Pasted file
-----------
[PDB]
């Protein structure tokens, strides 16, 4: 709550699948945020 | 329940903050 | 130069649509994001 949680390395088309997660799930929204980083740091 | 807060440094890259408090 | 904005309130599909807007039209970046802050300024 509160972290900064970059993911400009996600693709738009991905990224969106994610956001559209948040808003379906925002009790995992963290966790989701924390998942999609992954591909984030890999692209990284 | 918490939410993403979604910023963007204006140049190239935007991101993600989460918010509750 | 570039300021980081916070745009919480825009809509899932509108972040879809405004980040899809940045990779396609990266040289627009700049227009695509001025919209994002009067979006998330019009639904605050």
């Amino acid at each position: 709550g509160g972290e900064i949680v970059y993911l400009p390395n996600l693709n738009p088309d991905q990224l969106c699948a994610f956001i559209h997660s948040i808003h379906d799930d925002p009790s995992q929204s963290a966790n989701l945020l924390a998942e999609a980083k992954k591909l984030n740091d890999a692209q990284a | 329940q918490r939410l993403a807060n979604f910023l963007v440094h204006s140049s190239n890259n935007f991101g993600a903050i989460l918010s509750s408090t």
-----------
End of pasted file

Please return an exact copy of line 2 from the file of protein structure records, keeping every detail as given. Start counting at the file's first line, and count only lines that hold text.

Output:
């Protein structure tokens, strides 16, 4: 709550699948945020 | 329940903050 | 130069649509994001 949680390395088309997660799930929204980083740091 | 807060440094890259408090 | 904005309130599909807007039209970046802050300024 509160972290900064970059993911400009996600693709738009991905990224969106994610956001559209948040808003379906925002009790995992963290966790989701924390998942999609992954591909984030890999692209990284 | 918490939410993403979604910023963007204006140049190239935007991101993600989460918010509750 | 570039300021980081916070745009919480825009809509899932509108972040879809405004980040899809940045990779396609990266040289627009700049227009695509001025919209994002009067979006998330019009639904605050």